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Late DeviantArt star Qinni’s works used by stationery company without permission?

As fans and artists alike are still reeling from the death of DeviantArt star Qinni (real name: Qing Han), a stationery company has come under fire for allegedly monetizing her artworks without permission.

Qinni’s close friend and fellow artist Courtney Howlette, popularly known as Seage, told their supporters she has been fighting for her friend against an Egypt-based company called Melon Notebooks, which claimed that Qinni had given them permission to use her art.

“Starred Freckles” by Qinni. Image: Instagram/@Qinnni

“As actually mourning seems impossible in this situation, [I’ve] been fighting. I’ve already sent these guys a message along with a lot of other people and some other personal friends,” Seage said.

“I’ll be ramping up the warnings if they don’t take this down. She did not agree. You’re all correct,” she added.

Seage’s message was a reply to Twitter user @VOREHEIS, who said that Instagram accounts have been claiming to have permission from Qinni to use and resell her artworks as early as Feb. 12, just a day after Qinni’s death.

“This is absolutely horrible. [Someone] who’s always been a ray of sunshine to all… [I] don’t know what to say,” the user said. “Loads of ig accs [Instagram accounts] claim to have collabed w/ [Qinni] & others are reselling her work without proof. [Here] is just one of manyーplease just let [Qinni] be at peace.”

The user’s tweet came with a screenshot of the feed of Melon Notebooks Instagram account, which has now been deactivated following the outcry.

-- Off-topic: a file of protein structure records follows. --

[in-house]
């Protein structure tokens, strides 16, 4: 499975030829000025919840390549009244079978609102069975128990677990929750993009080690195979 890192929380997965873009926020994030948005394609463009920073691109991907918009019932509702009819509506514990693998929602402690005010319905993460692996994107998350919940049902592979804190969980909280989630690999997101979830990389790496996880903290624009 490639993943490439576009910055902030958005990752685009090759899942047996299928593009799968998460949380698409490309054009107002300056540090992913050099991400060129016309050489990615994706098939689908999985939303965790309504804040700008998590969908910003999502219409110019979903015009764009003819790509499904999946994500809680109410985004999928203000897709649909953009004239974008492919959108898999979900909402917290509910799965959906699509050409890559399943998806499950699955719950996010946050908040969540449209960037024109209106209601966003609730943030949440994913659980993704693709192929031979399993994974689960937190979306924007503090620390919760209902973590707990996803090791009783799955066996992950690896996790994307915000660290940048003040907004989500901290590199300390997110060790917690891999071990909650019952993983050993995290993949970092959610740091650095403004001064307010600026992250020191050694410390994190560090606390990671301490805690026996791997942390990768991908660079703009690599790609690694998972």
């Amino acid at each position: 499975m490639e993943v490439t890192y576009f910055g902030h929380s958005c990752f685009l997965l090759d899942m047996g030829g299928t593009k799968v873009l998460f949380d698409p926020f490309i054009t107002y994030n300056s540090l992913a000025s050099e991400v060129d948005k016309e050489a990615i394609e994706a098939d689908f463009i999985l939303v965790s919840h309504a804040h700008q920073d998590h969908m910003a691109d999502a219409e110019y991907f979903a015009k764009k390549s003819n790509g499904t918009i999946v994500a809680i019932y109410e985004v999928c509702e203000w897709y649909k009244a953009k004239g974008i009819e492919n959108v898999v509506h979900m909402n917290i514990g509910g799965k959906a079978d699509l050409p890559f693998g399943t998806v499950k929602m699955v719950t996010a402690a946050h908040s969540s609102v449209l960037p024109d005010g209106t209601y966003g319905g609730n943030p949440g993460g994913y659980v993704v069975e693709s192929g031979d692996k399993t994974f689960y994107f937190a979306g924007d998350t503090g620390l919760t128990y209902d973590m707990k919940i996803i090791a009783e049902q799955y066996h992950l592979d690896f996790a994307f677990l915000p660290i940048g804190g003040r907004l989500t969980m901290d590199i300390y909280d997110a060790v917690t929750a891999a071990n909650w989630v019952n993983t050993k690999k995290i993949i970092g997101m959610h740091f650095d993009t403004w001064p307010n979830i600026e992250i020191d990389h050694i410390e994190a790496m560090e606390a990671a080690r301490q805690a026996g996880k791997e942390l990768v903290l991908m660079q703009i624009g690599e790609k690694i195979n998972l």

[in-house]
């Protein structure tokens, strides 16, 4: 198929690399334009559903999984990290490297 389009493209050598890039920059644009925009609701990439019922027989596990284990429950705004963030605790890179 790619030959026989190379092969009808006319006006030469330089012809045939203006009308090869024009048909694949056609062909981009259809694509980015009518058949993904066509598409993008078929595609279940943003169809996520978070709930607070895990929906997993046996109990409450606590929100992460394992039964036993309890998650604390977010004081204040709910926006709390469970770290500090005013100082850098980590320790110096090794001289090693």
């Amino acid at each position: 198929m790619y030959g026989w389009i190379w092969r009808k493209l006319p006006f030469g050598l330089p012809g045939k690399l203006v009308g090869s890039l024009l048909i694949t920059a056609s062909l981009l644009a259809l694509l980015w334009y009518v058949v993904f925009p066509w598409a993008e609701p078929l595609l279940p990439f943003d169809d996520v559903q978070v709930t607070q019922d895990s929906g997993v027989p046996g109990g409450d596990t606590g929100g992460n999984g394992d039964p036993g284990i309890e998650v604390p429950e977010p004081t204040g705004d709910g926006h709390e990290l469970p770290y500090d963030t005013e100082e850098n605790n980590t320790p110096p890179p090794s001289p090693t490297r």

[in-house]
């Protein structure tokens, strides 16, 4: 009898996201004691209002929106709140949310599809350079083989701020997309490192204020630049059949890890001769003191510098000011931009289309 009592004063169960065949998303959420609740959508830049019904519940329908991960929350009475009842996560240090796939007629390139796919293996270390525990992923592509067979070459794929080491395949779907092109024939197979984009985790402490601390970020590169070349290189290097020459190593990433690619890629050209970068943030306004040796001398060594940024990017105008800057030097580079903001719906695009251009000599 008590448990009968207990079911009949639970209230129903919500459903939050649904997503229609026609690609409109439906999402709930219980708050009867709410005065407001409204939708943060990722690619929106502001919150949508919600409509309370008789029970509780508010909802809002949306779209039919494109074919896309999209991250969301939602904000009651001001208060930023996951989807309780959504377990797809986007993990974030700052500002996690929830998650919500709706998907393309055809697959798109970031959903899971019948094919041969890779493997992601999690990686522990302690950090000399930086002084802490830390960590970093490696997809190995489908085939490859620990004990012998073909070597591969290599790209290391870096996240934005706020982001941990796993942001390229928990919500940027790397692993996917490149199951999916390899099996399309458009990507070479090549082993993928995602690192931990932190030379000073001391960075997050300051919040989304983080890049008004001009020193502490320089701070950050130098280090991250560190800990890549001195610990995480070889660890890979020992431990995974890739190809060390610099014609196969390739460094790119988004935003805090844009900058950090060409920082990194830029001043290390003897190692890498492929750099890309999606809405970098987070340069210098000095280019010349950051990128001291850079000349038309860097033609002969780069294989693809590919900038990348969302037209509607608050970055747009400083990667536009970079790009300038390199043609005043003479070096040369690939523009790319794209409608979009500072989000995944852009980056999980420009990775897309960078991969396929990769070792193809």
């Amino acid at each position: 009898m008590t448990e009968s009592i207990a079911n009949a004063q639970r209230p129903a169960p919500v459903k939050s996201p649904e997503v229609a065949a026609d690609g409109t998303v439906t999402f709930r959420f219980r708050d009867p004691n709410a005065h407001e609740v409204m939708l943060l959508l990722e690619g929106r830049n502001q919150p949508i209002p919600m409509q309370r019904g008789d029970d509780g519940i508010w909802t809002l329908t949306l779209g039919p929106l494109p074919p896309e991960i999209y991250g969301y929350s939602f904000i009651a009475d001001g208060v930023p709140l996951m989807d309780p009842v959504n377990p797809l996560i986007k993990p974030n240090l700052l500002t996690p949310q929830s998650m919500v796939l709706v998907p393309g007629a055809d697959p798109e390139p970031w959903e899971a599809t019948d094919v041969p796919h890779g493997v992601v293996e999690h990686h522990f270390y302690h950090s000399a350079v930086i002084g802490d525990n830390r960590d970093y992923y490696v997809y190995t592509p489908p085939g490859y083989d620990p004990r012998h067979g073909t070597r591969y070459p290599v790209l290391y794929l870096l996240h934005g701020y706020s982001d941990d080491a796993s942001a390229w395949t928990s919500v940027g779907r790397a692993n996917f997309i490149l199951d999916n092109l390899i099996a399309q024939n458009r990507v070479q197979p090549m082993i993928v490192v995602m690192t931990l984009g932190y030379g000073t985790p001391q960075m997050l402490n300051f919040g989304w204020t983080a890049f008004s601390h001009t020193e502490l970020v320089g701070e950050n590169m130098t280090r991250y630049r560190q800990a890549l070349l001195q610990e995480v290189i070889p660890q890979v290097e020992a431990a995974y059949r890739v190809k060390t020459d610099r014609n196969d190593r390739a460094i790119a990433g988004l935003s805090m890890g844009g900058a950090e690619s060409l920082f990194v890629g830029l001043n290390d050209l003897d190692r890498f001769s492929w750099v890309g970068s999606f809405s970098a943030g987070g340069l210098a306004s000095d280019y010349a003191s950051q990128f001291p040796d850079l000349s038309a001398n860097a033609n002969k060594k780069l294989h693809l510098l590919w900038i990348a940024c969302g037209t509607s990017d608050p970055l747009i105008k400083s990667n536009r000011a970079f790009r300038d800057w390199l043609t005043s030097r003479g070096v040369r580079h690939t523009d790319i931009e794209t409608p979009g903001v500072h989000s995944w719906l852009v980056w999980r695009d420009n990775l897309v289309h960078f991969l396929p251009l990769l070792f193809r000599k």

The screenshot shows a post with a photo collage of Qinni and her artworks, which American viral content site Distractify yesterday said was Melon Notebook’s tribute to the artist.

The company’s supposed tribute, however, garnered negative reactions, as they have been accused of selling notebooks with one of Qinni’s most popular works since as early as 2018 without the artist’s permission, as per report.


Melon Notebooks, through another post, showed a conversation with Qinni and reportedly claimed it as proof of the company having permission from the artist.

The now-deleted post, however, showed that Qinni did not give permission, and only said, in reply to the company’s proposal, that they would talk about the offer again.

“@QinniArt we will FIGHT for you! After she fought so hard and struggled! This is NOT consent to sell her work right after she passed away!” a fan with the handle @Monstergirl09 tweeted on Feb. 13. The tweet came with a screenshot of an Instagram story featuring the said Melon Notebook post.

Qinni, one of the internet’s most famous artists, died of cancer on Feb. 11, just around two months after getting the diagnosis. She was 29 years old.  /ra


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